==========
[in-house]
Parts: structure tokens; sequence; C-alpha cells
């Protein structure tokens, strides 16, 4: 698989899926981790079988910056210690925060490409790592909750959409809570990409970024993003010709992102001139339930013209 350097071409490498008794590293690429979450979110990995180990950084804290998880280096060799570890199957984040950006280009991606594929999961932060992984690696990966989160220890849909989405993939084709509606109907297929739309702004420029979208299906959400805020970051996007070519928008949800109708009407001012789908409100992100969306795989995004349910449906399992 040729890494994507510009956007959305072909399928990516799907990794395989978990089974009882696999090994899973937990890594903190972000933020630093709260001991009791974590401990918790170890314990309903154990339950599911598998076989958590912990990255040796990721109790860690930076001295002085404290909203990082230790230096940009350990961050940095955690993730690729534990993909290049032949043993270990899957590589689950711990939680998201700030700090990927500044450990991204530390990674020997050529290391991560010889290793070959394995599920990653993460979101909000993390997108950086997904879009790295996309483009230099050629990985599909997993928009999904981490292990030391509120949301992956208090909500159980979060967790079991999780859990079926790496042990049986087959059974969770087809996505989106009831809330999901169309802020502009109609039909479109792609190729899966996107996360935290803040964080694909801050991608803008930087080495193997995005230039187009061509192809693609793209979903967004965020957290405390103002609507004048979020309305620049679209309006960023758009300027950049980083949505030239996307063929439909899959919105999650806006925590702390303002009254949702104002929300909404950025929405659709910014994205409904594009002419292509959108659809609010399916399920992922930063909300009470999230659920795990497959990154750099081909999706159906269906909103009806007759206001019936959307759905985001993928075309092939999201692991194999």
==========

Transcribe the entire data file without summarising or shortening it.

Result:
[in-house]
Parts: structure tokens; sequence; C-alpha cells
């Protein structure tokens, strides 16, 4: 698989899926981790079988910056210690925060490409790592909750959409809570990409970024993003010709992102001139339930013209 350097071409490498008794590293690429979450979110990995180990950084804290998880280096060799570890199957984040950006280009991606594929999961932060992984690696990966989160220890849909989405993939084709509606109907297929739309702004420029979208299906959400805020970051996007070519928008949800109708009407001012789908409100992100969306795989995004349910449906399992 040729890494994507510009956007959305072909399928990516799907990794395989978990089974009882696999090994899973937990890594903190972000933020630093709260001991009791974590401990918790170890314990309903154990339950599911598998076989958590912990990255040796990721109790860690930076001295002085404290909203990082230790230096940009350990961050940095955690993730690729534990993909290049032949043993270990899957590589689950711990939680998201700030700090990927500044450990991204530390990674020997050529290391991560010889290793070959394995599920990653993460979101909000993390997108950086997904879009790295996309483009230099050629990985599909997993928009999904981490292990030391509120949301992956208090909500159980979060967790079991999780859990079926790496042990049986087959059974969770087809996505989106009831809330999901169309802020502009109609039909479109792609190729899966996107996360935290803040964080694909801050991608803008930087080495193997995005230039187009061509192809693609793209979903967004965020957290405390103002609507004048979020309305620049679209309006960023758009300027950049980083949505030239996307063929439909899959919105999650806006925590702390303002009254949702104002929300909404950025929405659709910014994205409904594009002419292509959108659809609010399916399920992922930063909300009470999230659920795990497959990154750099081909999706159906269906909103009806007759206001019936959307759905985001993928075309092939999201692991194999």